Mindfulness and Compassion Training for Adolescents

by Brian M. Galla and Jessica Morey

Adolescence can be a perilous time. Stress, for example, is on the rise. A 2014 report by the American Psychological Association found that adolescents report stress levels that are higher than what they believe is healthy, and most believe they are not doing enough to cope. Teens who experience a lot of stress are more prone to mental illness, including depression, and perform worse in school. And despite a mature capacity for logical reasoning, risky decisions—having unprotected sex, texting while driving, breaking the law—spike during adolescence, causing untold suffering.

Yet, adolescence is also a period of opportunity. Many teens yearn for respect and purpose in their daily life, and they strive to make a positive contribution to the world beyond themselves. Studies show that exercises that harness these drives for autonomy and purpose—rather than suppress them as interventions sometimes do—can motivate positive behaviors, including eating healthy and doing homework. As teens naturally seek to clarify their sense of who they are and what they want to become, they may also be receptive to activities that support related values, including self-awareness and self-understanding, that in turn confer resilience and health. One such opportunity may be found through mindfulness and compassion training.

Mindfulness means paying attention to what’s happening in the present moment with kindness and curiosity.

When practicing mindfulness, adolescents are given the chance to slow down, take some breaths away from frantic pace and overstimulation of their lives and develop skills to relax and see how stress is created in the body and mind.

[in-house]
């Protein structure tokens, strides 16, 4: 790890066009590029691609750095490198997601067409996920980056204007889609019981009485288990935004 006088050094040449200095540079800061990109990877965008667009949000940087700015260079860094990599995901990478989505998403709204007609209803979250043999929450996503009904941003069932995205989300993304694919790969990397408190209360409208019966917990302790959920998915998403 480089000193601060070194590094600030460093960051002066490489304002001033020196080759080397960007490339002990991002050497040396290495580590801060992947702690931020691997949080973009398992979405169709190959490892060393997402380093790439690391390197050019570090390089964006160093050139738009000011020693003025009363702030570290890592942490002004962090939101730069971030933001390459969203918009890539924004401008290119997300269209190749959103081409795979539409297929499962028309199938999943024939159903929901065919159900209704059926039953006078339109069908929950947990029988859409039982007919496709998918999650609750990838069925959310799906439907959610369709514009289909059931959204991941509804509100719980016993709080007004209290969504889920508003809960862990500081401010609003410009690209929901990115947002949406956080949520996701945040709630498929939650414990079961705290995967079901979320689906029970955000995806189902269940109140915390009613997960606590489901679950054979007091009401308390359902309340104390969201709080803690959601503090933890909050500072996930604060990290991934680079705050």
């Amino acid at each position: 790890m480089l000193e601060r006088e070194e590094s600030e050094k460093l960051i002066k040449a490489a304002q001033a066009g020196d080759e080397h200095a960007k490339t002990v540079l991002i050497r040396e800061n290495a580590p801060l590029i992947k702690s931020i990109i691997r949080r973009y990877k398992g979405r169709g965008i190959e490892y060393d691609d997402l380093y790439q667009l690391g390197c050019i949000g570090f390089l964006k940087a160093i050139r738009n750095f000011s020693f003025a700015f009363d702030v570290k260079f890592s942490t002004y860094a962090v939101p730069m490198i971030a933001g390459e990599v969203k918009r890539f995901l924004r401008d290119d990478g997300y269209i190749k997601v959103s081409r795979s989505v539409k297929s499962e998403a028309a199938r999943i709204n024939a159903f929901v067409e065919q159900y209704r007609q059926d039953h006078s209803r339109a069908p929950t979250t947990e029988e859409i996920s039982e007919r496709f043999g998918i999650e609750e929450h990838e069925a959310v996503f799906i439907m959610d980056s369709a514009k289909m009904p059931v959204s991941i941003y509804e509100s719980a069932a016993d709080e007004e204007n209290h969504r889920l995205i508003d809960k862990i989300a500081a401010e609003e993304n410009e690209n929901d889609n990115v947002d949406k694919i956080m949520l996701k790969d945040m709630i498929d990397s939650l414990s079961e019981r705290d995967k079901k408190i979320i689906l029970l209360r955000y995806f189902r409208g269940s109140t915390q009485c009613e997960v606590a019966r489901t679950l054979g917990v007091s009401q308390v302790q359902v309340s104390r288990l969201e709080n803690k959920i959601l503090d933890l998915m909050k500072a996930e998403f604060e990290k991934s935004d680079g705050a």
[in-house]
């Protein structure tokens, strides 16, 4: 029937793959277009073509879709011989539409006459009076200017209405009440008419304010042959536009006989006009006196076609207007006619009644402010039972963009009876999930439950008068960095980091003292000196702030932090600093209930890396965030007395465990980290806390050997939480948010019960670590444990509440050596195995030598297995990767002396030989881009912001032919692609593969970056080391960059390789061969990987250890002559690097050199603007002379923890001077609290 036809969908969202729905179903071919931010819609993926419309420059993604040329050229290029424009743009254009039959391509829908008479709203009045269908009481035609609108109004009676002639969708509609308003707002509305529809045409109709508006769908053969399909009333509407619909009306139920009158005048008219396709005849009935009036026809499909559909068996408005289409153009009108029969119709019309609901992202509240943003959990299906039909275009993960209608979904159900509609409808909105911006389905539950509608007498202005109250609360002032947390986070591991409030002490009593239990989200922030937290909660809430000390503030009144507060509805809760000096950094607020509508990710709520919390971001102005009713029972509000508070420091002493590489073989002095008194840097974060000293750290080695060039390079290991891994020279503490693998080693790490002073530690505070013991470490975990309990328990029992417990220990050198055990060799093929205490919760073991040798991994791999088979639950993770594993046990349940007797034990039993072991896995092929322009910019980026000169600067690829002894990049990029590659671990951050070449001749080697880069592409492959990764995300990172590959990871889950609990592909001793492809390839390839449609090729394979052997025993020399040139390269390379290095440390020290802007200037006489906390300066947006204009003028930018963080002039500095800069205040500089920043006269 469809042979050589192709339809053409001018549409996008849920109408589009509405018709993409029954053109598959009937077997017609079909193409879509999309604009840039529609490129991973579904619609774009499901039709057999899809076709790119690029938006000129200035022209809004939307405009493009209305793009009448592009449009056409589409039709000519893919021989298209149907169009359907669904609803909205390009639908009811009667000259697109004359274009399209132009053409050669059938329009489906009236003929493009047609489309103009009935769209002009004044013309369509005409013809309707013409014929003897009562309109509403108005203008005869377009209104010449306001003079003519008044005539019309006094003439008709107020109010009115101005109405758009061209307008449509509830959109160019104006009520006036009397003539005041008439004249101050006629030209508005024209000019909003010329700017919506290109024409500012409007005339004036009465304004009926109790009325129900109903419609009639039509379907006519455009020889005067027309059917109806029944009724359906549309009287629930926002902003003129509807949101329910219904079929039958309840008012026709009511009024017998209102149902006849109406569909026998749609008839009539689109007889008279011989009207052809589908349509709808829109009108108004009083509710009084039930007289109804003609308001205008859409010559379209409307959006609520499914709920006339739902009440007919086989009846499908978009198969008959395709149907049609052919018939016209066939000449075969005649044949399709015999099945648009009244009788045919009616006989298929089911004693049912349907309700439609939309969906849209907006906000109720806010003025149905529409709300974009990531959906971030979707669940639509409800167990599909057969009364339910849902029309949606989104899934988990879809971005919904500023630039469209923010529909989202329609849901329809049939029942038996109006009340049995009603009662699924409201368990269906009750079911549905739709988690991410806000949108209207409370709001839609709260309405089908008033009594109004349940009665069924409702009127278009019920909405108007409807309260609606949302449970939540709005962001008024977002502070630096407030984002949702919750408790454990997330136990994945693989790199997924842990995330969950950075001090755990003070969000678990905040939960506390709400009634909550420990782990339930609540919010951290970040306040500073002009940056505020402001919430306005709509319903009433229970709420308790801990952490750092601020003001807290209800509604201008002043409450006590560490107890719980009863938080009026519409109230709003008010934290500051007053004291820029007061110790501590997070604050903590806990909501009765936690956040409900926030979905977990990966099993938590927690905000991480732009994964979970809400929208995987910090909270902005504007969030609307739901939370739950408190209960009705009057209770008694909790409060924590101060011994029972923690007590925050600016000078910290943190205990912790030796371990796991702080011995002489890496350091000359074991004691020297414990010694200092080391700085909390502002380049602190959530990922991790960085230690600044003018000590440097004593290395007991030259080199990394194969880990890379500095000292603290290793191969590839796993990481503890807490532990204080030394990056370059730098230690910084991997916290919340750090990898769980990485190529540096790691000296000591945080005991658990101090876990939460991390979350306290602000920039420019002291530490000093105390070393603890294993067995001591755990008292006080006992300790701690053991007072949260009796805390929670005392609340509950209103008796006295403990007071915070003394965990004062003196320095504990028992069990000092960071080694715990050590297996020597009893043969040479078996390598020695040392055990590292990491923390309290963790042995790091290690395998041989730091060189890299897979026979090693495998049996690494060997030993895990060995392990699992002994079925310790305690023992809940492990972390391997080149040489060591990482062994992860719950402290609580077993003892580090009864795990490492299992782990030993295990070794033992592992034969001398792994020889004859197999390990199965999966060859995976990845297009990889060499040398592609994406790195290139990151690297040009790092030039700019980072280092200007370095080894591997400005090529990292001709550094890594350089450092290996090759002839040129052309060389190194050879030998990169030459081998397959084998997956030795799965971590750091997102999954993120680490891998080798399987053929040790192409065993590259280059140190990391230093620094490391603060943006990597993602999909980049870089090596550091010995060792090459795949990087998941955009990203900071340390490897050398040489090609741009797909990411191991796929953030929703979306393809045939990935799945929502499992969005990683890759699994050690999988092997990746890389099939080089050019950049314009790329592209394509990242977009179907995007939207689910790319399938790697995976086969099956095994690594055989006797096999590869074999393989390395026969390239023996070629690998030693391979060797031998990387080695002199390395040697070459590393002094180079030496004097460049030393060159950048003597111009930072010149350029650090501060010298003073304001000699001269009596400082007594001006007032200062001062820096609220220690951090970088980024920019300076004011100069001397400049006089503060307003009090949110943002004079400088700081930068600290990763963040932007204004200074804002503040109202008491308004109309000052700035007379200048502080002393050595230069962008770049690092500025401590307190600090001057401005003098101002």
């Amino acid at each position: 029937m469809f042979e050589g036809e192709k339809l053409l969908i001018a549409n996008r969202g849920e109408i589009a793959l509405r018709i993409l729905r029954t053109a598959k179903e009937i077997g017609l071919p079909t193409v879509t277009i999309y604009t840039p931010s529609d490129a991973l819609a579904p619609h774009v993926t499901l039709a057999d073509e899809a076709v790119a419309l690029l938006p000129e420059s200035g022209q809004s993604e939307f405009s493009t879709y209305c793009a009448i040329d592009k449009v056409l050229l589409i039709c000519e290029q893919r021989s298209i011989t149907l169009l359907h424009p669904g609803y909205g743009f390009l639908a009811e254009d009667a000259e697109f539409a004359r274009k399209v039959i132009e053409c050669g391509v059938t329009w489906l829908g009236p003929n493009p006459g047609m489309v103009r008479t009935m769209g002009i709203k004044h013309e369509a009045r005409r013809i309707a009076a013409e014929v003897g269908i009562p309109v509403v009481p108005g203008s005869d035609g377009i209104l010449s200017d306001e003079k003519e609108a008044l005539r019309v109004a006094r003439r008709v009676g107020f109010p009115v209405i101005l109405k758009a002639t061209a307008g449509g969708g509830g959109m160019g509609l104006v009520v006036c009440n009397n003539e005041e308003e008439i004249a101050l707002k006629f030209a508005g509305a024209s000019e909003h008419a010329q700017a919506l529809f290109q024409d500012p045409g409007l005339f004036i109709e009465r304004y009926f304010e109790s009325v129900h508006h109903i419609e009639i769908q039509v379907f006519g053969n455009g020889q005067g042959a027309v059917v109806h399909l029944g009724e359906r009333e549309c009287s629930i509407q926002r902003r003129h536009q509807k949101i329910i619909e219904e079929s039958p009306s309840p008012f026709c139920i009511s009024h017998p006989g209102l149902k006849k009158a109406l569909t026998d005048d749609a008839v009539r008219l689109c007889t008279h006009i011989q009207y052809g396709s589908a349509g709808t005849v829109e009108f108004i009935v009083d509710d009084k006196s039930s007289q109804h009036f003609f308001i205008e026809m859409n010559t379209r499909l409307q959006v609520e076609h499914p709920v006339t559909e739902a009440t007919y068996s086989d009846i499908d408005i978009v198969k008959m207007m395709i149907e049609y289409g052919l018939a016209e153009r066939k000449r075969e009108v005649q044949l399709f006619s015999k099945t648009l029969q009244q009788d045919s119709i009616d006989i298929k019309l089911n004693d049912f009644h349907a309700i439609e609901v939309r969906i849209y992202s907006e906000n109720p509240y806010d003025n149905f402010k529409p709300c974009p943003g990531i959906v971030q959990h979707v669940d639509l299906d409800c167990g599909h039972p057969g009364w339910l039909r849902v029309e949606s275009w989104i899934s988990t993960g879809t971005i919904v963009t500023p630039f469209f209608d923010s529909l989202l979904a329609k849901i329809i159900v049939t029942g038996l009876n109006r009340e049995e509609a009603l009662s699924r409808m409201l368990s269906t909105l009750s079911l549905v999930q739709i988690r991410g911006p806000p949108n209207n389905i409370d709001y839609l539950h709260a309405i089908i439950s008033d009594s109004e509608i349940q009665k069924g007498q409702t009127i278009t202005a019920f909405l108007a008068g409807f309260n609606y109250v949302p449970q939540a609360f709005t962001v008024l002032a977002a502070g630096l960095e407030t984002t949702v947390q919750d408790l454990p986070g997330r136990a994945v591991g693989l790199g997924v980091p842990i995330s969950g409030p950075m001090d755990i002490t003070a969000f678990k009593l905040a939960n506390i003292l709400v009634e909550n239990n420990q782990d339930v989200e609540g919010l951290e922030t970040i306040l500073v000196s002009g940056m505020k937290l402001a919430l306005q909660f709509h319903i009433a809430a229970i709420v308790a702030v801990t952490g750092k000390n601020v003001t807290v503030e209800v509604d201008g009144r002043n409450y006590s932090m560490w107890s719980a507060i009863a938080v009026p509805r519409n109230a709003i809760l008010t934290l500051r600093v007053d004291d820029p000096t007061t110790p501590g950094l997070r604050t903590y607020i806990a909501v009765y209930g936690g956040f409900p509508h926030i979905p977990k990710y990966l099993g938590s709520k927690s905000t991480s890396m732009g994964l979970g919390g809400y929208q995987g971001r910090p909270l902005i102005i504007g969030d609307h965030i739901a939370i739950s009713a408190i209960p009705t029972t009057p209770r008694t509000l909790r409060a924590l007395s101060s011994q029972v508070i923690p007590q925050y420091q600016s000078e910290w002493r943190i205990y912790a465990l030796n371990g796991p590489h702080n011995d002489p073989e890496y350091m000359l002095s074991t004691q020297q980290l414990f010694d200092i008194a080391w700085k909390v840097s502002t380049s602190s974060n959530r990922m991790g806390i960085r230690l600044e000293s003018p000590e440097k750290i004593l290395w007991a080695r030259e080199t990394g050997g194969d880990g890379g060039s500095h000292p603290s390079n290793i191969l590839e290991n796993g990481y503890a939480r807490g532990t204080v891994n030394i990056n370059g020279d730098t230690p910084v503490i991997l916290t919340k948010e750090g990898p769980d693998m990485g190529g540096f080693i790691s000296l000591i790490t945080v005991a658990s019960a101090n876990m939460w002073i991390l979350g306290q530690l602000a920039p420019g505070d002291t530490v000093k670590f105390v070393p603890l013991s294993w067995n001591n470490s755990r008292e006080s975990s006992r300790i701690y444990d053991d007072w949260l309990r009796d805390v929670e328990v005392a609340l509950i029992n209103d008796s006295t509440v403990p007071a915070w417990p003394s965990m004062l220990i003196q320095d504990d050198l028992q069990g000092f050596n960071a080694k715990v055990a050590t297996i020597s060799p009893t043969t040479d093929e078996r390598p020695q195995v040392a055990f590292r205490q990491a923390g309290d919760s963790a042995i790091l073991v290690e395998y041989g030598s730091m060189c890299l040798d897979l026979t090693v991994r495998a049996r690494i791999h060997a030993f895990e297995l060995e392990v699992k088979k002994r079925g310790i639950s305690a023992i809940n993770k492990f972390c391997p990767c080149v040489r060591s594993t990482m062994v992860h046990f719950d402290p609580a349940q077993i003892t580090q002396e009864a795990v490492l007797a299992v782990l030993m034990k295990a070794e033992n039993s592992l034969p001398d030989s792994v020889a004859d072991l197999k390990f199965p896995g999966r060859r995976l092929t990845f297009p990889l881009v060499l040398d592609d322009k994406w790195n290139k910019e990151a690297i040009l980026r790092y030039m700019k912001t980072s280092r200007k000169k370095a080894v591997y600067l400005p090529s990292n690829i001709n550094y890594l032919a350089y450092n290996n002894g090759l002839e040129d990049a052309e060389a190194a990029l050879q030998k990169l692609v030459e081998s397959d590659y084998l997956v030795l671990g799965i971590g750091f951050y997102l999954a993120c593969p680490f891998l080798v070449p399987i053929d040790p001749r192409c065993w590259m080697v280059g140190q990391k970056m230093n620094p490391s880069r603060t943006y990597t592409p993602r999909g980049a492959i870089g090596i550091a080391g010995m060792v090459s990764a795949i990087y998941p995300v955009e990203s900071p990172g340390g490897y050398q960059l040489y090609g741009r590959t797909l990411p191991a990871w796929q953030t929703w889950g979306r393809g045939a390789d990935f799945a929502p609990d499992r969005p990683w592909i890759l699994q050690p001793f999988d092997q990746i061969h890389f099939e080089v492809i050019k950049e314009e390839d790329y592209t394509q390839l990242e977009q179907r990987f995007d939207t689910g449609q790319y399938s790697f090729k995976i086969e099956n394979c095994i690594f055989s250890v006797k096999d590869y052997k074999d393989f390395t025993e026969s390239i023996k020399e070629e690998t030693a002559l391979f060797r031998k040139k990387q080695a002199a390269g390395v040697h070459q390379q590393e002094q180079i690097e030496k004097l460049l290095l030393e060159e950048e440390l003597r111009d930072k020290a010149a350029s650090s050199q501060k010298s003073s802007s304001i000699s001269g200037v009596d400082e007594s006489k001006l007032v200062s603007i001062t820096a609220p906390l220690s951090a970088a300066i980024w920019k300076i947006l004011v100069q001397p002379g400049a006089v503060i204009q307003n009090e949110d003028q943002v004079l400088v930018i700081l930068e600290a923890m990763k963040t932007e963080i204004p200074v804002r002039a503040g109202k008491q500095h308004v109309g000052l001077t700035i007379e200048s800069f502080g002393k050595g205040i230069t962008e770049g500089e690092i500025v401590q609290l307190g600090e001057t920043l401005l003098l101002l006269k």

Through the mindfulness skills of focused attention and investigation, young people can become more familiar with the many aspects of their internal world, including thoughts, emotions, and the body’s senses, and learn how to cope with them more effectively—to not believe everything they think. These are vital skills during this risky, peer-influenced stage of development.

And mindfulness is not just an internal experience; these skills can be brought directly into relationships with peers and others so that adolescents develop greater understanding of others, empathy, perspective taking and compassion.

In our perspective, if mindfulness is to be part of the national conversation on improving mental and behavioral health for adolescents, it will be important for scientists and practitioners to understand the multitude of contexts that might be able to support these efforts. School-based programs will obviously and rightly be part of this national effort. But, we should also consider other delivery systems and contexts that might support teens during this critical period of social-emotional development.

The iBme Mindfuless Retreat Model
Inward Bound Mindfulness Education (iBme) leads weeklong mindfulness retreats for teens and young adults. The programs introduce young people to mindfulness through five hours of guided meditation and mindful movement each day. There is a strong emphasis on relational mindfulness—through facilitated small group discussions twice a day. The small groups provide opportunities to practice deep listening, speaking from the heart, and cultivating empathy and compassion with peers.

Young adults and parents regularly share that iBme programs are transformative, but do these retreats work beyond the anecdotes? To find out, we conducted a preliminary study in summer 2013. In this study, we sampled youth from five different retreats across the United States. Immediately before and after the five-day retreats, and then three months later, teens filled out a series of questionnaires about their experience of stress, depression, their overall satisfaction with their life, their self-compassion, and their day-to-day levels of mindfulness.